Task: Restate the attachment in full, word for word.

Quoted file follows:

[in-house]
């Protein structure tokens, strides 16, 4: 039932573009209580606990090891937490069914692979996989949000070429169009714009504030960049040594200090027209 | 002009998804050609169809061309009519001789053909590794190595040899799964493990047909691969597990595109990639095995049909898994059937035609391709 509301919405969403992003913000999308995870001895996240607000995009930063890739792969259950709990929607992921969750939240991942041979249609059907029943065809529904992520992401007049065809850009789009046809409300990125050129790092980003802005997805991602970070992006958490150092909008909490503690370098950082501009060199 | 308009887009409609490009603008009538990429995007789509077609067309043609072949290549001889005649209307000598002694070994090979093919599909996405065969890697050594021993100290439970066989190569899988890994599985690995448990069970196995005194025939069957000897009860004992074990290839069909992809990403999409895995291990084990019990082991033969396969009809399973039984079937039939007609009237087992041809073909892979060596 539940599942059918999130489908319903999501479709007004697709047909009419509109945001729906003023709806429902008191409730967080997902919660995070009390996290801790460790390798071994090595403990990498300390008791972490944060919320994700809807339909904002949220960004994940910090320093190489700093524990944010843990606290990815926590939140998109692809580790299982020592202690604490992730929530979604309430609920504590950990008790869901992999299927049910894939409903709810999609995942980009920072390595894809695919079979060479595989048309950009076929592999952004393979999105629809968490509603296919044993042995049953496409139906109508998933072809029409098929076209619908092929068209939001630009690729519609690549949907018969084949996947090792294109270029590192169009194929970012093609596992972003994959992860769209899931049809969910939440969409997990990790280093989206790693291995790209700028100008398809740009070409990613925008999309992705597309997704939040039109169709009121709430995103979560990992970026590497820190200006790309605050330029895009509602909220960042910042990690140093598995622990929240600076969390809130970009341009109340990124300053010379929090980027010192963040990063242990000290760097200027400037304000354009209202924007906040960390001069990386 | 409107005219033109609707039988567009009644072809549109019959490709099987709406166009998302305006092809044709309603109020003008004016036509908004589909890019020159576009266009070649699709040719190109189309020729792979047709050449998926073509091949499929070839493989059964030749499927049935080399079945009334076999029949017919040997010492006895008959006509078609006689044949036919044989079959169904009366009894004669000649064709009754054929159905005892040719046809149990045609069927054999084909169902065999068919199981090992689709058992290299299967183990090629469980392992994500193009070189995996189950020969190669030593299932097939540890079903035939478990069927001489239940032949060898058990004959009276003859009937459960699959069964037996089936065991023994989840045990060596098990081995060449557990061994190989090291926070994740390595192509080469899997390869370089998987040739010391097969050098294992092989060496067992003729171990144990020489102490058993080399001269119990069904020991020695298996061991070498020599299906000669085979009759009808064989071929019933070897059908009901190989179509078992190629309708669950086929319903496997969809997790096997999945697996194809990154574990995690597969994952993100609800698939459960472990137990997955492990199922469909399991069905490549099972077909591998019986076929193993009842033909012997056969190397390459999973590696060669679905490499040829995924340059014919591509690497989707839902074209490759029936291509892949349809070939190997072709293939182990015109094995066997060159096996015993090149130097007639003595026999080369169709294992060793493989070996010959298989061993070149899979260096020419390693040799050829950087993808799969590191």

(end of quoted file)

[in-house]
């Protein structure tokens, strides 16, 4: 039932573009209580606990090891937490069914692979996989949000070429169009714009504030960049040594200090027209 | 002009998804050609169809061309009519001789053909590794190595040899799964493990047909691969597990595109990639095995049909898994059937035609391709 509301919405969403992003913000999308995870001895996240607000995009930063890739792969259950709990929607992921969750939240991942041979249609059907029943065809529904992520992401007049065809850009789009046809409300990125050129790092980003802005997805991602970070992006958490150092909008909490503690370098950082501009060199 | 308009887009409609490009603008009538990429995007789509077609067309043609072949290549001889005649209307000598002694070994090979093919599909996405065969890697050594021993100290439970066989190569899988890994599985690995448990069970196995005194025939069957000897009860004992074990290839069909992809990403999409895995291990084990019990082991033969396969009809399973039984079937039939007609009237087992041809073909892979060596 539940599942059918999130489908319903999501479709007004697709047909009419509109945001729906003023709806429902008191409730967080997902919660995070009390996290801790460790390798071994090595403990990498300390008791972490944060919320994700809807339909904002949220960004994940910090320093190489700093524990944010843990606290990815926590939140998109692809580790299982020592202690604490992730929530979604309430609920504590950990008790869901992999299927049910894939409903709810999609995942980009920072390595894809695919079979060479595989048309950009076929592999952004393979999105629809968490509603296919044993042995049953496409139906109508998933072809029409098929076209619908092929068209939001630009690729519609690549949907018969084949996947090792294109270029590192169009194929970012093609596992972003994959992860769209899931049809969910939440969409997990990790280093989206790693291995790209700028100008398809740009070409990613925008999309992705597309997704939040039109169709009121709430995103979560990992970026590497820190200006790309605050330029895009509602909220960042910042990690140093598995622990929240600076969390809130970009341009109340990124300053010379929090980027010192963040990063242990000290760097200027400037304000354009209202924007906040960390001069990386 | 409107005219033109609707039988567009009644072809549109019959490709099987709406166009998302305006092809044709309603109020003008004016036509908004589909890019020159576009266009070649699709040719190109189309020729792979047709050449998926073509091949499929070839493989059964030749499927049935080399079945009334076999029949017919040997010492006895008959006509078609006689044949036919044989079959169904009366009894004669000649064709009754054929159905005892040719046809149990045609069927054999084909169902065999068919199981090992689709058992290299299967183990090629469980392992994500193009070189995996189950020969190669030593299932097939540890079903035939478990069927001489239940032949060898058990004959009276003859009937459960699959069964037996089936065991023994989840045990060596098990081995060449557990061994190989090291926070994740390595192509080469899997390869370089998987040739010391097969050098294992092989060496067992003729171990144990020489102490058993080399001269119990069904020991020695298996061991070498020599299906000669085979009759009808064989071929019933070897059908009901190989179509078992190629309708669950086929319903496997969809997790096997999945697996194809990154574990995690597969994952993100609800698939459960472990137990997955492990199922469909399991069905490549099972077909591998019986076929193993009842033909012997056969190397390459999973590696060669679905490499040829995924340059014919591509690497989707839902074209490759029936291509892949349809070939190997072709293939182990015109094995066997060159096996015993090149130097007639003595026999080369169709294992060793493989070996010959298989061993070149899979260096020419390693040799050829950087993808799969590191």